Danny Bloom
I seek the truth wherever it lies.

Bill McKibben recognizes the power of the ‘cli-fi movement’ to heighten climate awareness

“Where are the novels? The poems? The plays? The goddamn operas?” American climate activist Bill McKibben asked in a powerful essay first published long ago in 2005. He was serious.

Fast forward to 2018 where the Harvard-educated visionary has seen his vision taking root in the arts world, with cli-fi novels and movies leading the way. He even has tried his hand at writing a cli-fi novel himself.

Global warming is a major theme of McKibben’s recent ”cli-fi lite” comic novel “Radio Free Vermont” where, among other things, the characters he has created find themselves trying to cope with an unseasonably warm winter in usually cold Vermont — a major skiing mecca in New England.

From as far back as 2005 when he wrote that essay in Grist magazine, McKibben has been calling for writers and artists and movie directors to use the power of cli-fi to tackle climate change in novels, movies, poems — even operas!

“I wrote an essay in Grist in 2005 and revisited the same essay theme an update in 2009 in which I pointed out that there had been very limited artistic response to climate change from American novelists or poets and Hollywood producers, which I felt was odd given the scale and magnitude of the global warming world we lived in then. And now, in 2018, I’m very glad to see that changing on the part of novelists and film directors nationwide. So I’m glad to see the so-called ‘cli-fi movement’ making tremendous advances in the media and among publishers, writers and Hollywood.

According to Wired magazine, one group of artists who has tackled climate change is cli-fi writers, with authors like Kim Stanley Robinson, Paolo Bacigalupi, and Tobias Buckell comprising the so-called “cli-fi” movement. McKibben says he loved reading Stan Robinson’s cli-fi novel ”New York 2140,” which depicted a future in which rising seas transform Manhattan in 2140 A.D. into a surreal city of canals.

“For my money the best ‘climate fiction’ — and in many ways the best cli-fi novel fiction — of the last year was ‘New York 2140,’” he told a podcast editor for Wired. “It’s a wonderful and oddly cheerful book, I must say. I really, really enjoyed it.”

In his 2005 essay, headlined ”What the warming world needs now is art, sweet art,” McKibben introduced his oped like this:

”Here’s the paradox: If the scientists are right, we’re living through the biggest thing that’s happened since human civilization emerged. One species, ours, has by itself in the course of a couple of generations managed to powerfully raise the temperature of an entire planet, to knock its most basic systems out of kilter. But oddly, though we know about it, we don’t know about it. It hasn’t registered in our gut; it isn’t part of our culture. Where are the books? The poems? The plays? The goddamn operas? Compare it to, say, the horror of AIDS in the last two decades, which has produced a staggering outpouring of art that, in turn, has had real political effect. I mean, when people someday in the distant future look back on our moment now in 2005, the single most significant item will doubtless be the sudden spiking temperatures worldwide — global warming. But they’ll have a hell of a time figuring out why we didn’t publish more novels and produce more Hollywood movies about it.”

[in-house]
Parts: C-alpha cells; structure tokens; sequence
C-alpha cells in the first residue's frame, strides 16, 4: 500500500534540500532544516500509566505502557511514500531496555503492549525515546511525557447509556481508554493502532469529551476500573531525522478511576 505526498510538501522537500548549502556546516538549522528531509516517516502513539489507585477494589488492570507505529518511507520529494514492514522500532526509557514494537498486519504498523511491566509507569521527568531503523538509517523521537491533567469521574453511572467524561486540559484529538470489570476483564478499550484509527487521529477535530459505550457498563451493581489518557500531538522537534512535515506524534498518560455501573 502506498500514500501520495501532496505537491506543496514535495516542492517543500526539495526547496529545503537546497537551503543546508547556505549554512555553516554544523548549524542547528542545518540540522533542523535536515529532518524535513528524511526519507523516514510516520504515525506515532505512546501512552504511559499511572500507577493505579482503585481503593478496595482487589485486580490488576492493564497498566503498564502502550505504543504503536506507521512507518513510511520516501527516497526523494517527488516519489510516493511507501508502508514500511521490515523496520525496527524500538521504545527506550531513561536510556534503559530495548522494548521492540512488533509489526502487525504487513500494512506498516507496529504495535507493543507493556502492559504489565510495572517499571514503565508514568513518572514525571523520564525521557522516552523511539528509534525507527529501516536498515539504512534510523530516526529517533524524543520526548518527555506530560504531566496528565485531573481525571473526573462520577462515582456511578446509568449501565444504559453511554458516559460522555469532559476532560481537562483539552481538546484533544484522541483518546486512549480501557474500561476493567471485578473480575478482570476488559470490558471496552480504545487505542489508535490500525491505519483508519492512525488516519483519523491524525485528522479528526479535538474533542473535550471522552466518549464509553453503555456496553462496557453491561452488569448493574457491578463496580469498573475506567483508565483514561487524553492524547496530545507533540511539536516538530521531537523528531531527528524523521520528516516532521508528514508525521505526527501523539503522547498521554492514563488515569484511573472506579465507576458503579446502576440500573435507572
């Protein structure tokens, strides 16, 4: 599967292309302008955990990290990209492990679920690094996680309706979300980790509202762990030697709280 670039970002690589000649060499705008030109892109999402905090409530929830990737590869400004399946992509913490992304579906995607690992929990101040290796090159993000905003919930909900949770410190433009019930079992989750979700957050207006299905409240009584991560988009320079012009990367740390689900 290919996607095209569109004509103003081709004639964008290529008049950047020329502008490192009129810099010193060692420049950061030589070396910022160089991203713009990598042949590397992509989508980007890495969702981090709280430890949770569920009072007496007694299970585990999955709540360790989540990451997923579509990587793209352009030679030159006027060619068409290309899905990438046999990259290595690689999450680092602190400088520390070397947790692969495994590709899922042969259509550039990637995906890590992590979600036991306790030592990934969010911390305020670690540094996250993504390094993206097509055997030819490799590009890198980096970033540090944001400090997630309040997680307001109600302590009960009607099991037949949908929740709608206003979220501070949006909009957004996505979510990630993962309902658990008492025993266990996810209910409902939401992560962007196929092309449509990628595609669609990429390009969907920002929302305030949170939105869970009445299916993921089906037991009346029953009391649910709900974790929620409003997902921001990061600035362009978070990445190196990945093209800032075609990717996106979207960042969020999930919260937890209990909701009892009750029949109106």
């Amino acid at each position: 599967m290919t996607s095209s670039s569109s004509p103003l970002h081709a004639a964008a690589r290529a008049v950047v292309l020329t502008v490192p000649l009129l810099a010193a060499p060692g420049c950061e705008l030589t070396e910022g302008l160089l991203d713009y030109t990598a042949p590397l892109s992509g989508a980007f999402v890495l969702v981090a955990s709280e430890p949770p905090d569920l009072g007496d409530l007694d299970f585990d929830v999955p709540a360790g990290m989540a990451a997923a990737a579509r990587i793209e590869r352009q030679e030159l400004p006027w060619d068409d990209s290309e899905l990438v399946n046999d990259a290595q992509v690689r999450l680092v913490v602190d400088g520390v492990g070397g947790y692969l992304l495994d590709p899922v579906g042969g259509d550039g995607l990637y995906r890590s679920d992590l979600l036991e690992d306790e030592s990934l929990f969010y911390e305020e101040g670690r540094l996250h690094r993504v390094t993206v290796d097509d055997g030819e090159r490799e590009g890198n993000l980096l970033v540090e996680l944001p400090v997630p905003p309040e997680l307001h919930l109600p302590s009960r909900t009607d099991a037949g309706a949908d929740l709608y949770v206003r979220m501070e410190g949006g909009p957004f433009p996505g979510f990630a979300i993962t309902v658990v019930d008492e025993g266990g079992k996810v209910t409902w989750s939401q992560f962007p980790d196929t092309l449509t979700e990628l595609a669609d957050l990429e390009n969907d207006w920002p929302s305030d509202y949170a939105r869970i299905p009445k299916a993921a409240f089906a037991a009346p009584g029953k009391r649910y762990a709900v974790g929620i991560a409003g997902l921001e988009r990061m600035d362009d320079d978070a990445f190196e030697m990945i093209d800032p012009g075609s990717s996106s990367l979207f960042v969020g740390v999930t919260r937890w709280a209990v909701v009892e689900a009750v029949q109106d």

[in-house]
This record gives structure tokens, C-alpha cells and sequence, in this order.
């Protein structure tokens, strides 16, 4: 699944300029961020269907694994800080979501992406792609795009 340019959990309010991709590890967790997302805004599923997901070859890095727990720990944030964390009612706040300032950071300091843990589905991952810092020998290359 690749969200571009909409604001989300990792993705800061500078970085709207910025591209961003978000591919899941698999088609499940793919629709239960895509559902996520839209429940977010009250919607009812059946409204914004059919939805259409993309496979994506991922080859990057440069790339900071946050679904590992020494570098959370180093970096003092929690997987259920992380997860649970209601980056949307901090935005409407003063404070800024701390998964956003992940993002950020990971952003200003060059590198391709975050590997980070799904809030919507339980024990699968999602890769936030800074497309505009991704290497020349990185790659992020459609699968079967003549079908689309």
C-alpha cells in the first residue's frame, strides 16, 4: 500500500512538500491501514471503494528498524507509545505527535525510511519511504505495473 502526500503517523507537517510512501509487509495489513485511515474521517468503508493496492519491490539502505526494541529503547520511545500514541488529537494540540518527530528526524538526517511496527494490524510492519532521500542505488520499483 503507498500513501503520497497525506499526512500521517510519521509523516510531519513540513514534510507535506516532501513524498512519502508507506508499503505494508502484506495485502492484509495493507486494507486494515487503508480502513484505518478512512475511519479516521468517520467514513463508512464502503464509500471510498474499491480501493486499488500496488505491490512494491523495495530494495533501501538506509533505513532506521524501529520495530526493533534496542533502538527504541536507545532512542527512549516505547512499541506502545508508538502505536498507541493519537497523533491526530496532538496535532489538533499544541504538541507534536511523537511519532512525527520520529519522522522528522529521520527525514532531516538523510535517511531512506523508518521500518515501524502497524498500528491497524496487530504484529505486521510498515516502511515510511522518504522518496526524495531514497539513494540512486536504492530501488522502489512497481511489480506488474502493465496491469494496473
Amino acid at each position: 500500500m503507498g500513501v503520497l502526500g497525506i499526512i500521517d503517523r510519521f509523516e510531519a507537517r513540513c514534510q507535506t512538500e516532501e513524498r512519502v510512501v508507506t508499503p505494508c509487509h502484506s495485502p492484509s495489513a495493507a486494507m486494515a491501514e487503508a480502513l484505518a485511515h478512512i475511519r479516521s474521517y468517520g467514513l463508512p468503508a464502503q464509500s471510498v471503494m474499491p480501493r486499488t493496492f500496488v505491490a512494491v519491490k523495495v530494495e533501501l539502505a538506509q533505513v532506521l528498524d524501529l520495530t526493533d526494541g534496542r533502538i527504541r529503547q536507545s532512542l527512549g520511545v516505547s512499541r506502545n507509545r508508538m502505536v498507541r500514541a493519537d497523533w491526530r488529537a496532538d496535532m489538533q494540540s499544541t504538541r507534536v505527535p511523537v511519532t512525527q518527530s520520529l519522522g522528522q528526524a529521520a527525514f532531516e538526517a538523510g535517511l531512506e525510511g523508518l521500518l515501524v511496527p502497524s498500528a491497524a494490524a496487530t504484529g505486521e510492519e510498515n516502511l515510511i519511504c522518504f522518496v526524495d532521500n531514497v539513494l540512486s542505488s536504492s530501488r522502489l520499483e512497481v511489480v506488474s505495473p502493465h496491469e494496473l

During the recent Wired podcast, McKibben was asked by the host if he had heard of the new literary genre dubbed “cli-fi” and without missing a beat, the die-hard climate activist said: “Oh yes, there are a lot of cli-fi novels being published today, and they’re very important.”

So where are the novels? The poems? The plays? The goddamn operas? Bill McKibben’s vision from 2005 and 2009 has been answered in 2018: cli-fi is here to say, with a long future ahead of it. For a hundred years, it will resonate worldwide and hopefully, make a world of difference as well.

About the Author
Danny Bloom is editor of The Cli-Fi Report at www.cli-fi.net. Danny graduated from Tufts University in Boston in 1971 with a major in Yiddish Literature. A newspaper editor and reporter since his days in Alaska, Japan and Taiwan, he has lived and worked in 14 countries and speaks French, Japanese and Chinese. He hopes to live until 2032, when his tombstone will read "I came, I saw, I ate cho-dofu."
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